Law and Minors
The law, as far as minors is concerned has two very different approaches:
- Allows increasing rights with increasing maturity
- Rigid age based "rules" regarding legal rights
The legal category of "minor" begins at birth and ends in the late teens.
Some provinces have a statutory age of consent to medical treatment.
Frequently in law, the age of majority is used to determine when an individual has the capacity to enter certain transactions and relations.
Legislation sets out sets out minimum ages for activities such as driving or drinking alcohol.
The age of majority depends on the province:
|Province||Age of majority||
In BC a minor may give effective consent to health care if the HCP is satisfied that:
|Manitoba||18||16||Presumption is that patients over 16 years have capacity and those under do not|
Consent under the age of majority may be considered as effective as an adult's if in the opinion of two physicians:
No distinction based on age.
Depends on if they have "capacity" as defined in legislation
|Quebec||18||14||Court and parents can over-ride|
Needs and abilities vary widely in this disparate group.
The law attempts to recognize the wide variation of ability and give young people increasing legal power as they mature.
Generally, consent under the age of majority may be considered as effective as an adult's if in the opinion of two physicians:
- therapy is in the child's best interests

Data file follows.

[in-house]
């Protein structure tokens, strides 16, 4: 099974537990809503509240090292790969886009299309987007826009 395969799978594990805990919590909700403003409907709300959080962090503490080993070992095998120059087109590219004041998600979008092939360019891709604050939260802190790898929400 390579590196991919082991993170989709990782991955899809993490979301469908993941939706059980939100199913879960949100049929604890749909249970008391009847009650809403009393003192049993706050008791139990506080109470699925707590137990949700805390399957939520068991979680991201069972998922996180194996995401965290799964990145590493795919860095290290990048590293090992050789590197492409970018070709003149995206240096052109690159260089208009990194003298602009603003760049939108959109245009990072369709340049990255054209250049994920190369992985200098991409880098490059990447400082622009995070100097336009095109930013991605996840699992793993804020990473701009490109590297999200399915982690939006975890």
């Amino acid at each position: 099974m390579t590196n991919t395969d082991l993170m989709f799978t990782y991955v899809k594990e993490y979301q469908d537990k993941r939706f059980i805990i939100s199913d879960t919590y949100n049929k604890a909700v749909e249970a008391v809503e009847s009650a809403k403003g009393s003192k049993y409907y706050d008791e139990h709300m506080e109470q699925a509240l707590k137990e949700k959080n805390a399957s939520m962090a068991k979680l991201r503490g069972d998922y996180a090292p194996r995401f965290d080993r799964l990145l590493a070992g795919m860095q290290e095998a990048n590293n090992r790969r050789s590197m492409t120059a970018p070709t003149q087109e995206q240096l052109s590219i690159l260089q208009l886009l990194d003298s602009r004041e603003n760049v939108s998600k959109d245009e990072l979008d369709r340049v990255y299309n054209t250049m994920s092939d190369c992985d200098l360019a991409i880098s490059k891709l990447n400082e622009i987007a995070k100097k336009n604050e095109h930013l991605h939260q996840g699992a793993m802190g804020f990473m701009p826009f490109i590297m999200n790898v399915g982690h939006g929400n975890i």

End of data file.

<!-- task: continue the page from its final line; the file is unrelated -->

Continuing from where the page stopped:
- child can understand treatment's nature and consequences
- In order to give informed consent to therapy, the person concerned must be decisionally capable.
- Capacity is not age specific, but depends on intellectual maturity.
- The legal test for capacity is a cognitive one
- Capacity refers to a person's ability to understand:
- The information relevant to making a decision about therapy.
- The "reasonably forseeable" consequences of a decision to undergo treatment or not.
- Capacity is a legal construct.
Medical treatment of minors can raise complex issues:
- Capacity can be viewed as meaning "all or nothing" so it can be difficult to apply as development changes continuously and different aspects of that person may be at different levels of maturity - for example emotional v intellectual maturity.
- Where the child cannot yet make treatment decisions, the parents have the power and obligation to do so.
- Elective medical treatment of a child without the parents consent can constitute a battery.
- Sometimes when parents fail to consent or obtain needed medical treatment for their child, the result may be apprehension by the child welfare authorities and legal proceedings to have the child declared "in need of protection".